We all want love. We all long for love. Love is at the core of everything we do if we think
about it. But despite being a universally practiced and felt emotion, love has not been talked
about in the real sense. Barring the artificially curated social media posts and what we see
on TV, what is real love? I am calling this ‘real’ love because love as emotion itself has been
misinterpreted, distorted, sold zillion times.
What is ‘real’ love?
Well, it is an emotion that connects one to another in a one-sided or a mutually fulfilling
state. More importantly, since it is ever-evolving, real love is not one single state of being.
This is one of the profound understandings I have gained in my life of three and a half
decades. You can never be in a “permanent” state of love. It is bound to be interspersed
with unhealthy states of confusion, mistrust, accusation, conflict, and loneliness. You will
begin to have doubts. Are you really love this person? Has love ceased to exist? Are you
dragging this relationship? This is normal.
I have gone through a journey where the relationship became a piece of dead baggage that I
waited too long to throw away. I wanted to exit safely without causing hurt on both sides.
Ending a relationship is far more difficult than getting into it. So as someone, who
grappled with a dead, abusive relationship, how am I qualified to give advice on love?
Because I am learning to “love better”.
It seems like such a draconian task. Love is something that happens and continues
spontaneously. A lot of people see the idea of working on their love lives as another boring
task that they are forced to do. When I say we can “try” to love better, we are making room
for mistakes and failures, and actively learning from them. Because chaos is the eternal
truth. Nothing remains forever in the same shape and form. When we continue to age, grow,
and evolve, how can we expect to be in a fixed state for love? Love will change, die, and
resurrect for the same or a different person. Make room for that. It will add less pressure to
your pleasure of life and love. Aim to score 65% and not 100%. Doesn't that sound easier?
Yes, I have certainly learned the skill of it basis my own retaliations and mishappenings that I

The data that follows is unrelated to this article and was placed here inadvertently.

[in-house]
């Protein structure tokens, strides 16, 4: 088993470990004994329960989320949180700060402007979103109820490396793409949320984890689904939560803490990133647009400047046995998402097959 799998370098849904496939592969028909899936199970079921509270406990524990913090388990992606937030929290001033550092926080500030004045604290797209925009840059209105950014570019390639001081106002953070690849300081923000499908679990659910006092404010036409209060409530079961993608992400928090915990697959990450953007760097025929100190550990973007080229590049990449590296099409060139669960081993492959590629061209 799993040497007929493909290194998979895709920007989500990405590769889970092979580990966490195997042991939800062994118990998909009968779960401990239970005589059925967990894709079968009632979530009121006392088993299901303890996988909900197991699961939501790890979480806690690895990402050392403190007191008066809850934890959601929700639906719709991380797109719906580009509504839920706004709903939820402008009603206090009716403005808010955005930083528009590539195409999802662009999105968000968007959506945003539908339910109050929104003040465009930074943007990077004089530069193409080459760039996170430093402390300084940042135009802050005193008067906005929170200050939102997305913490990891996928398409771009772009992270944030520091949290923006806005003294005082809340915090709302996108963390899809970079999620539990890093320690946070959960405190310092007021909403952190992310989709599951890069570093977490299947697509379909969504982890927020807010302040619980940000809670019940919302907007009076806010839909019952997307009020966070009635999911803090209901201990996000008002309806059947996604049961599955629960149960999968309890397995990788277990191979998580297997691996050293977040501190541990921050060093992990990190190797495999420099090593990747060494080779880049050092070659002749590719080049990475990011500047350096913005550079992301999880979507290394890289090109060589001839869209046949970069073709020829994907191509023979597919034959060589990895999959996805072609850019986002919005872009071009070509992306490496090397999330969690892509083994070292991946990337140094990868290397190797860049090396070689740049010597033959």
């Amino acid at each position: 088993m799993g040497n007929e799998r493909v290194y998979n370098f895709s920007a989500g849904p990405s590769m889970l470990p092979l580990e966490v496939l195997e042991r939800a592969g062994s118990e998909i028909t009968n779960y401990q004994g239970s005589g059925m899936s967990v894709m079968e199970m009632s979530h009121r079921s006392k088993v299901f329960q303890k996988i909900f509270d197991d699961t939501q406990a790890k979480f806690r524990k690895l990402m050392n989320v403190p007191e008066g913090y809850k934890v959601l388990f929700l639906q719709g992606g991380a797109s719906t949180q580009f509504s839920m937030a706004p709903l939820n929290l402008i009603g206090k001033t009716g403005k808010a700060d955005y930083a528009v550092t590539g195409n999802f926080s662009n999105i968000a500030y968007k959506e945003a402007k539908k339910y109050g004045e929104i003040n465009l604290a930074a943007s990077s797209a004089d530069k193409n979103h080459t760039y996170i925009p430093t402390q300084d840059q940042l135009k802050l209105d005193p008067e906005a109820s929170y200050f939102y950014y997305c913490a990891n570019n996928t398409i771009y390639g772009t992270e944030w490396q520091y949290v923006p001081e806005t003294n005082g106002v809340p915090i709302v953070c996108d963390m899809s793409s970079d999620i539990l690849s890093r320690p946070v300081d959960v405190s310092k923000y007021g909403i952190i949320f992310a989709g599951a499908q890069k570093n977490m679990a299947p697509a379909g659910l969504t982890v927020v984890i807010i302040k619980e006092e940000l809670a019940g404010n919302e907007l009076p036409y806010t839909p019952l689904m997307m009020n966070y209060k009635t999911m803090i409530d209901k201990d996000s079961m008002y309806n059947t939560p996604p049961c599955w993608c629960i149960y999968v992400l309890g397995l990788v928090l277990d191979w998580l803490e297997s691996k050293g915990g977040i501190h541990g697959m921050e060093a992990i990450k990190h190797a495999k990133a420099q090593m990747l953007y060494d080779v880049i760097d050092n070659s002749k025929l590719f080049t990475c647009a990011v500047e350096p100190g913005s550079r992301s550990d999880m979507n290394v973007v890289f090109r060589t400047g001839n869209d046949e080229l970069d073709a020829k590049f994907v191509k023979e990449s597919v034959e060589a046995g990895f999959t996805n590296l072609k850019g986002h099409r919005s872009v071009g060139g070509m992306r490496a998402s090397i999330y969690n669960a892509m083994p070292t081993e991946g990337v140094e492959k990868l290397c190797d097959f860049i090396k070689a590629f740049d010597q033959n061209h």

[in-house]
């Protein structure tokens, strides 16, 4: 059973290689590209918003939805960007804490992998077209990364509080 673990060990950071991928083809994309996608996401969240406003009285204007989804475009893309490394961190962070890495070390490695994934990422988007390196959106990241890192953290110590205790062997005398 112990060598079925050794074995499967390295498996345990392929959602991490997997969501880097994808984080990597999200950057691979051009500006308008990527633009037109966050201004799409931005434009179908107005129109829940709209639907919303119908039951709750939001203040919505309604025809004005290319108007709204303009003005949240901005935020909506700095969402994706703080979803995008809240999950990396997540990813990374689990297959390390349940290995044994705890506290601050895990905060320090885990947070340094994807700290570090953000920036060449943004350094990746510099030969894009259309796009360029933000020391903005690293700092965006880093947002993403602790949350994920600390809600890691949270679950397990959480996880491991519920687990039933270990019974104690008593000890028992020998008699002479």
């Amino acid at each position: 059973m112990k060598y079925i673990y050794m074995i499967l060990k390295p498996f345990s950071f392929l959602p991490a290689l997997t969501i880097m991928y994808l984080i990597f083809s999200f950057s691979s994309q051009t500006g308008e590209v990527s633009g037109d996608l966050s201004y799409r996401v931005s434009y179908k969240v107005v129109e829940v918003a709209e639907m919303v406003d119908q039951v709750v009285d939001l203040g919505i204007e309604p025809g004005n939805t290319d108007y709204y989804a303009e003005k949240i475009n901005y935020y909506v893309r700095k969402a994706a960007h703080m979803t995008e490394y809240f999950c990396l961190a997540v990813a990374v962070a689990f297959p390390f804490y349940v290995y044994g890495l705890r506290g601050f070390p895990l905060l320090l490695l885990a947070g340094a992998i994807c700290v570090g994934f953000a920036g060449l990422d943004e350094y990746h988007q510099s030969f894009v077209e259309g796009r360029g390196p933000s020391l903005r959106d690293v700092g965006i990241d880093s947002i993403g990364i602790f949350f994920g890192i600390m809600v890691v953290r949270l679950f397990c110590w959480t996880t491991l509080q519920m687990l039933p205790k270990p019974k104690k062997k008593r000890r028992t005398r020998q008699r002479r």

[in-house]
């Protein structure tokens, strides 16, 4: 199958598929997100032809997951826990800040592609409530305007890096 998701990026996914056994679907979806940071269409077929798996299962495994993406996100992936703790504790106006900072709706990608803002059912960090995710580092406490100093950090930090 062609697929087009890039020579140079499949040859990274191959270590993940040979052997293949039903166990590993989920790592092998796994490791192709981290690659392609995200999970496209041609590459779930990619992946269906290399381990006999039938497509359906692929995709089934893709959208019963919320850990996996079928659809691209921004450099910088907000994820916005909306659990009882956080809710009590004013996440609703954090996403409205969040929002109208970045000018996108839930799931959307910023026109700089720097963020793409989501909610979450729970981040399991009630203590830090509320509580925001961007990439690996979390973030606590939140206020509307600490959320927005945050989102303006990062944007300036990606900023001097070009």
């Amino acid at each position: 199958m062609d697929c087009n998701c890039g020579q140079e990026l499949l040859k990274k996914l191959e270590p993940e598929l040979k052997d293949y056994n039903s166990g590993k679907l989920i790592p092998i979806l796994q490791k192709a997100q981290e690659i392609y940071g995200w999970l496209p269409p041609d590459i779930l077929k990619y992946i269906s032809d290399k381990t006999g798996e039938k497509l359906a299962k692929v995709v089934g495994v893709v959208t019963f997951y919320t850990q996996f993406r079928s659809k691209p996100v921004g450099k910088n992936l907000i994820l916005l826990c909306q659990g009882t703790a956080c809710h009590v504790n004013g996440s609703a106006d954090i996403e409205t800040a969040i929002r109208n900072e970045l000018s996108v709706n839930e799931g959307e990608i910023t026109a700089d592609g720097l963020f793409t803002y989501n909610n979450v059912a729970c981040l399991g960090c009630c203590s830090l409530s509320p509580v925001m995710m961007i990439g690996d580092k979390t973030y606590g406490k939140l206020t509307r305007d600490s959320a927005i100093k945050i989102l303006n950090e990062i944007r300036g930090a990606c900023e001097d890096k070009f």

faced at the hands of my former partner. It started with identifying that I am in an unhealthy
relationship. These are the three signs of an unhealthy relationship, and how I have tried
to navigate my relationships by making a little effort. Again, a reminder that using definite
verbs creates pressure so avoids that.
It’s Not About How A Relationships Starts, It’s How It Evolves
Abusive relationships don’t start out as abusive, in fact, they frequently start as exciting.
Usually, we know to look out for outright signs of unhealthy love. For example, a partner that
screams at you or physically hurts you. These are signs that are quite easy to spot. But
unhealthy love rarely starts off that way. It’s important to pay attention to how your
relationship evolves. Are you comfortable with the pace of your intimacy? Do you feel like
you can have your own life? Are your boundaries respected?
My past relationship started on a great note. We had great sex, great chemistry, common
interests. It was much later that I discovered that this person was a financial disaster, and
was deeply patriarchal and misogynistic. Whenever the discrepancies between who they
were and my view of them showed up, I would shove those thoughts deep into my mind,
refusing to acknowledge them. My learning from this experience is that you always trust your
instincts. There might not be loud signals, but your instincts will tell you that something is not
Isolation creeps in as your partner begins to pull you away from friends– your support
system – and tethers you more tightly to them. They plant seeds of doubt that create a gulf
between yourself and the people you love. If you’ve started feeling trapped in the
relationship, this is a red flag.
Jealousy is a normal part of any relationship. But in an abusive relationship, there is a
threatening and angry edge to it. In extreme jealousy, the abusive partner will try to control
your behavior through force and manipulation. Your partner may make unfair demands and
frequent accusations of flirting with other people either in real life or online. In my case, my
former partner was extremely envious of my accomplishments and always pulled me down
in indirect ways. He never appreciated my work and would always actively try to degrade my
Have you noticed any of these behaviors from your partner? Please feel free to respond in
the comment section if you want to share your experience! It will help you and others like